All rating forms contain scales that the evaluator uses to judge knowledge.g. satisfactory =2. The Program Director reviews the Global Rating Forms with each resident during his/her semi-annual evaluation meeting. end of a clinical rotation) derived from multiple sources of information (e. and is found on-line at https://www. and behaviors listed on the form. A Global Rating Form has been constructed for neurology residents.e-value.g. and (b) the ratings are completed retrospectively based on general impressions collected over a period of time ( Written comments are important to allow evaluators to explain the ratings. which must be completed by each attending at the end of his two-week rotation with a specific resident.. review of work products or written materials). or patients. This Global Rating Form addresses all six Core Competencies. fair = 3. Typical rating scales consist of qualitative indicators and often include numeric values for each indicator. patient care skills. residents. good =2. Scoring rating forms entails combining numeric ratings with comments to obtain a useful judgment about performance based upon more than one rater. medical knowledge. interpersonal and communication skills) instead of specific skills.ATTENDING GLOBAL ASSESSMENT Global rating forms are distinguished from other rating forms in that (a) a rater judges general categories of ability (e. skills. for example.g. or (b) superior =1. 26 . tasks or behaviors. unsatisfactory =3.. input from other faculty. direct observations or interactions. poor =4. Global rating forms are most often used for making end of rotation and summary assessments about performance observed over days or weeks. (a) very good = 1.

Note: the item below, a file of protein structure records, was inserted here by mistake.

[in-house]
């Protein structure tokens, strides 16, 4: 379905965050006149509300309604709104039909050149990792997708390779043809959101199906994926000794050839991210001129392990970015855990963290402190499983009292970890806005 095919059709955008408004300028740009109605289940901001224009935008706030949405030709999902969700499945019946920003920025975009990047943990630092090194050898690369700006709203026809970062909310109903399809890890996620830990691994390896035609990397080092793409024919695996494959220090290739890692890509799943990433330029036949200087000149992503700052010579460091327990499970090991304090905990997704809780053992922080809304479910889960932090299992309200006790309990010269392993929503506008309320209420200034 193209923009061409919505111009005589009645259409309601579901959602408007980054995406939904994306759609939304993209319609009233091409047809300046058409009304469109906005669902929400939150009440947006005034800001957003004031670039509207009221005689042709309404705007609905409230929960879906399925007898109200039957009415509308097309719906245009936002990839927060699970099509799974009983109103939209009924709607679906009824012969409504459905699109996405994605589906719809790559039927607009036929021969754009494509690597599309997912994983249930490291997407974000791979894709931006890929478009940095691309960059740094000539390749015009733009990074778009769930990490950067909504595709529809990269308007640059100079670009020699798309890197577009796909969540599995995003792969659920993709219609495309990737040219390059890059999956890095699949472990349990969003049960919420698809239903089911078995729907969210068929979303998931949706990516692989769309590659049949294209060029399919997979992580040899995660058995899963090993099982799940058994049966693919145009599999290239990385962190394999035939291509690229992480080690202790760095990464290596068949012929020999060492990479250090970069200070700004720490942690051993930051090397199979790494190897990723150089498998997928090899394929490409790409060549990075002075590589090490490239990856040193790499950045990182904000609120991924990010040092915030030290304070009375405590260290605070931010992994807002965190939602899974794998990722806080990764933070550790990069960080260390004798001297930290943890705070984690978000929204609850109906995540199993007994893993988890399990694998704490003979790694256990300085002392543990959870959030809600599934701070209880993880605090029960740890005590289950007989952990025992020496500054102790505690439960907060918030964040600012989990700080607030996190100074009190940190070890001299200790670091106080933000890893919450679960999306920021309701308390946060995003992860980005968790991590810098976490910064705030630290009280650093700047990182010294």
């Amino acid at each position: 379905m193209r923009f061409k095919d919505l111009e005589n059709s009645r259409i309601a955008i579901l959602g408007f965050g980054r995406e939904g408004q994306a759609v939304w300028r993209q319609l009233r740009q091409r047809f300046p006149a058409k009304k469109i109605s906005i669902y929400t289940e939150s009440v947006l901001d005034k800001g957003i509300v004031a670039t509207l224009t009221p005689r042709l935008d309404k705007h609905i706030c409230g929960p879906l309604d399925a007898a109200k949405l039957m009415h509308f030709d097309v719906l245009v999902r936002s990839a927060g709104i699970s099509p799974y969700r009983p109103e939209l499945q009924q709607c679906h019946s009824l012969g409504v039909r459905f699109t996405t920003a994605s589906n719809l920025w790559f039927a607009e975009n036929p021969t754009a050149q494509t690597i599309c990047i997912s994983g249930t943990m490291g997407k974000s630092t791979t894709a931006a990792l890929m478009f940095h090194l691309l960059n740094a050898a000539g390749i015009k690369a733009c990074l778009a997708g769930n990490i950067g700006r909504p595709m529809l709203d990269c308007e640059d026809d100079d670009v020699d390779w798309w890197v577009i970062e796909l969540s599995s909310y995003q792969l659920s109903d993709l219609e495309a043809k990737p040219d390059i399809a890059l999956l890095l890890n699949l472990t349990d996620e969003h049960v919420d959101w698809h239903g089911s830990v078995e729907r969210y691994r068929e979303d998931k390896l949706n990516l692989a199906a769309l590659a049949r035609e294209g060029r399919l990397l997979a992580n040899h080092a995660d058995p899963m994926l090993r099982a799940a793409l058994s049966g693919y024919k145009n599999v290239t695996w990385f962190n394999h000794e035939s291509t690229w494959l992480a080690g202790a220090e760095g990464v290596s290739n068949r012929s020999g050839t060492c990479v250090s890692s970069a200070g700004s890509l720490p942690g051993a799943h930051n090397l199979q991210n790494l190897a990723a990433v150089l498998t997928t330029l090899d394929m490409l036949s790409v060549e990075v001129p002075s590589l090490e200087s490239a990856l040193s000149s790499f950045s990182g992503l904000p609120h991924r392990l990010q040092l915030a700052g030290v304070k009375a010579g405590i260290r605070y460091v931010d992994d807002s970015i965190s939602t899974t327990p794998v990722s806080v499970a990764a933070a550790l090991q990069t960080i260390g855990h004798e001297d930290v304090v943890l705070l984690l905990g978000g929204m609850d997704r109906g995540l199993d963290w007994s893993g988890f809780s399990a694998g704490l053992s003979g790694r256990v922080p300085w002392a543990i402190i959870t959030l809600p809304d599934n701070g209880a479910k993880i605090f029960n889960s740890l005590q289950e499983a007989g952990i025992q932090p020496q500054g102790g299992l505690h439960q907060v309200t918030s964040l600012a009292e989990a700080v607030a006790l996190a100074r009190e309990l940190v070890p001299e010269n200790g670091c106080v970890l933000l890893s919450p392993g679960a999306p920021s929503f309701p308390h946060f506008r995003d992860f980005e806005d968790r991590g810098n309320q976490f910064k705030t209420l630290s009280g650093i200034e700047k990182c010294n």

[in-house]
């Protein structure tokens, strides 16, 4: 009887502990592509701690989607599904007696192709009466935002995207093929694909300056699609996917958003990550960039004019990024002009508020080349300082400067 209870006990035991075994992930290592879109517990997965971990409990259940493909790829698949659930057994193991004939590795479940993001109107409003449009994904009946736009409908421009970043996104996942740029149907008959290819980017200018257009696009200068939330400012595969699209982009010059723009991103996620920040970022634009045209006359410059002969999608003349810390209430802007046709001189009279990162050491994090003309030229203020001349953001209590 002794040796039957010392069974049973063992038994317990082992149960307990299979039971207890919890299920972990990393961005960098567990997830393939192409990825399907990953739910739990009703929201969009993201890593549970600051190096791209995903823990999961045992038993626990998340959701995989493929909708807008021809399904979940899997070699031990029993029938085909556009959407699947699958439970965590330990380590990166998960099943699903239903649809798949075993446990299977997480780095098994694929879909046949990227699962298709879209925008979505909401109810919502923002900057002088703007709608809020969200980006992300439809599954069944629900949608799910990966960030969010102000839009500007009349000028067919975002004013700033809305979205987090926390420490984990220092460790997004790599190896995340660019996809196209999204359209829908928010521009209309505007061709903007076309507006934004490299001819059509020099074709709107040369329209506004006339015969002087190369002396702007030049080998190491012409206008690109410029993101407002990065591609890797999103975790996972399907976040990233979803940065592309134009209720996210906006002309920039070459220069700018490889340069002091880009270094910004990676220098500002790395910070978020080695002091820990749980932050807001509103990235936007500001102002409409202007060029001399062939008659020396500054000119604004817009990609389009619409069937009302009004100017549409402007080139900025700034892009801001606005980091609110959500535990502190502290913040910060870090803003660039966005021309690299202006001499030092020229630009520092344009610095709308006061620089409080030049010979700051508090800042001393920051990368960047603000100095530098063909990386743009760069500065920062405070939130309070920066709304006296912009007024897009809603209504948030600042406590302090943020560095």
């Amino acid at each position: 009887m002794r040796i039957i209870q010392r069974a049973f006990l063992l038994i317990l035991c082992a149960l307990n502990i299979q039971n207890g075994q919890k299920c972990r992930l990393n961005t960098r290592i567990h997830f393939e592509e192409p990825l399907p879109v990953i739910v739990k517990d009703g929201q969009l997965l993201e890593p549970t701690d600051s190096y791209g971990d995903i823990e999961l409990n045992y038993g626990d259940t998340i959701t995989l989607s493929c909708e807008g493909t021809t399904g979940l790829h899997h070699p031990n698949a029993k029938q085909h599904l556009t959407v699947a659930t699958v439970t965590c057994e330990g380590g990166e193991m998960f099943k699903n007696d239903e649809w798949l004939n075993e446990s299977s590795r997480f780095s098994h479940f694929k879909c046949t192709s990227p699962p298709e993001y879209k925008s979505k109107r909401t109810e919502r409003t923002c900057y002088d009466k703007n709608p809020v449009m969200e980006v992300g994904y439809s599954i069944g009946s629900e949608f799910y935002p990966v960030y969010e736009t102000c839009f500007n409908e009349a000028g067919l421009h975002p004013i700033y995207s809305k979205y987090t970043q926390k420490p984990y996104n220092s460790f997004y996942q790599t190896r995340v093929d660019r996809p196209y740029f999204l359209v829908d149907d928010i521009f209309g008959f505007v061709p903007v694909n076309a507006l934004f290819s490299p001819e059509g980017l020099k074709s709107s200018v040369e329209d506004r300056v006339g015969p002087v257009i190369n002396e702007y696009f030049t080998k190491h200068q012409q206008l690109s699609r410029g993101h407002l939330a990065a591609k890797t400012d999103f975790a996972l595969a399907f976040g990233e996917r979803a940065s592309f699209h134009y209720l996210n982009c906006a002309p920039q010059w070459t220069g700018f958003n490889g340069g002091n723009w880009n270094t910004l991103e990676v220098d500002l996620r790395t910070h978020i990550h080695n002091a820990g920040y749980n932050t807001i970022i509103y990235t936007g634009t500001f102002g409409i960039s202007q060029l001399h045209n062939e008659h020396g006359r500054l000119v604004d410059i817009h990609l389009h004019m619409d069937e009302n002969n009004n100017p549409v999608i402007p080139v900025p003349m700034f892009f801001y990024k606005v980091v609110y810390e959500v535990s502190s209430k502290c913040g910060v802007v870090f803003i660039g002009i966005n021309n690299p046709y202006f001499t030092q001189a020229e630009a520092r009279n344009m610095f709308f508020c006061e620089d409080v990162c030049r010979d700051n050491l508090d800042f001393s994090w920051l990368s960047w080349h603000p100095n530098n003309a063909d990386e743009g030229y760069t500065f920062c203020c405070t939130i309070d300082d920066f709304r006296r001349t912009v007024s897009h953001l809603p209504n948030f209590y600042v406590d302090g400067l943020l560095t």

narrative or nonverbal skills. and colleagues. skills and attitudes expected from the clearly satisfactory resident at this stage of training. use as your standard the level of knowledge. does not provide education or counseling to patients. resists or ignores feedback. Global adjectives or remarks. always “interpersonally” engaged 1. mechanisms of disease ‫ ٱ‬Insufficient contact to judge 1 2 3 4 5 6 ‫ ٱ‬Performance needs attention 3. accurate. demonstrates excellent relationship building through listening. fails to use information technology to enhance patient care or pursue selfimprovement ‫ ٱ‬Insufficient contact to judge 1 2 3 4 5 6 ‫ ٱ‬Performance needs attention 4. sound judgment. Unsatisfactory Satisfactory Superior 1 4 7 8 9 Superb. neurological examinations. families. inaccurate medical interviews. including reports of critical incidents and/ or outstanding performance. comprehensive understanding of complex relationships. always makes diagnostic and therapeutic decisions based on available evidence. initiative. comprehensive medical interviews.” do not provide meaningful feedback to the resident. incorporates feedback into improvement activities. Patient Care Incomplete. Medical Knowledge Limited knowledge of basic and clinical sciences. For any component that needs attention or is rated a 4 or less. and review of other data. effectively uses technology to manage information for patient care and self-improvement 7 8 9 Establishes a highly effective therapeutic relationship with patients and families. excellent education and counseling of patients. minimal interest in learning. please provide specific comments and recommendations on the back of the form. Be as specific as possible. Practice. and procedural skills. Interpersonal and Communication Skills Does not establish even minimally effective therapeutic relationships with patients and families. does not understand complex relations. fails to analyze clinical data and consider patient preferences when making medical decisions ‫ ٱ‬Insufficient contact to judge 2 3 5 6 ‫ ٱ‬Performance needs attention 2. lacks insight. families.Based Learning Improvement Fails to perform self. highly resourceful development of knowledge. and patient preferences 7 8 9 Exceptional knowledge of basic and clinical sciences.evaluation.NEUROLOGY RESIDENT EVALUATION FORM Resident’s Name Rotation Name Attending’s Name Rotation Period Evaluation Date In evaluating the resident’s performance. or colleagues ‫ ٱ‬Insufficient contact to judge 1 2 3 4 5 6 ‫ ٱ‬Performance needs attention 27 . review of other data. does not demonstrate ability to build relationships through listening. such as “good resident. narrative and nonverbal skills. neurological examinations. mechanisms of disease 7 8 9 Constantly evaluates own performance. incompetent performance of essential procedures.